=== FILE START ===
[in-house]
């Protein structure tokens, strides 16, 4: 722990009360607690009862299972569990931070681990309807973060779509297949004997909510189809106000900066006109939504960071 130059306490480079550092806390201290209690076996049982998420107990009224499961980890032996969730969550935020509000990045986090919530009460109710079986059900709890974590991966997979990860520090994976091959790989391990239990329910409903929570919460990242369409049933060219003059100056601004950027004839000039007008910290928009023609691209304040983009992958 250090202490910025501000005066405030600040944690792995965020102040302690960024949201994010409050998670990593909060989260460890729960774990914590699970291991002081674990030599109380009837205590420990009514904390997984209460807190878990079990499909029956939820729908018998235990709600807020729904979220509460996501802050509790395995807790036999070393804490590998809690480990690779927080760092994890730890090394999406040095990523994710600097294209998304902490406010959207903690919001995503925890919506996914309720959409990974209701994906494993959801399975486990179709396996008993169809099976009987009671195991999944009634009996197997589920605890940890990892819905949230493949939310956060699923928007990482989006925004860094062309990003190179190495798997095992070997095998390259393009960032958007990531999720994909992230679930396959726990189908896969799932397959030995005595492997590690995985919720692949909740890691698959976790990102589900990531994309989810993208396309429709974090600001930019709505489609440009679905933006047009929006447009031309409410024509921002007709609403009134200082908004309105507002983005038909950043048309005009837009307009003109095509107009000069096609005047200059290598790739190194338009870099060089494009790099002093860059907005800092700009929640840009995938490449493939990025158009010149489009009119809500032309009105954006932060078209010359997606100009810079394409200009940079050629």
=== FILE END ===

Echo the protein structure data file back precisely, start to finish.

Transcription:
[in-house]
């Protein structure tokens, strides 16, 4: 722990009360607690009862299972569990931070681990309807973060779509297949004997909510189809106000900066006109939504960071 130059306490480079550092806390201290209690076996049982998420107990009224499961980890032996969730969550935020509000990045986090919530009460109710079986059900709890974590991966997979990860520090994976091959790989391990239990329910409903929570919460990242369409049933060219003059100056601004950027004839000039007008910290928009023609691209304040983009992958 250090202490910025501000005066405030600040944690792995965020102040302690960024949201994010409050998670990593909060989260460890729960774990914590699970291991002081674990030599109380009837205590420990009514904390997984209460807190878990079990499909029956939820729908018998235990709600807020729904979220509460996501802050509790395995807790036999070393804490590998809690480990690779927080760092994890730890090394999406040095990523994710600097294209998304902490406010959207903690919001995503925890919506996914309720959409990974209701994906494993959801399975486990179709396996008993169809099976009987009671195991999944009634009996197997589920605890940890990892819905949230493949939310956060699923928007990482989006925004860094062309990003190179190495798997095992070997095998390259393009960032958007990531999720994909992230679930396959726990189908896969799932397959030995005595492997590690995985919720692949909740890691698959976790990102589900990531994309989810993208396309429709974090600001930019709505489609440009679905933006047009929006447009031309409410024509921002007709609403009134200082908004309105507002983005038909950043048309005009837009307009003109095509107009000069096609005047200059290598790739190194338009870099060089494009790099002093860059907005800092700009929640840009995938490449493939990025158009010149489009009119809500032309009105954006932060078209010359997606100009810079394409200009940079050629």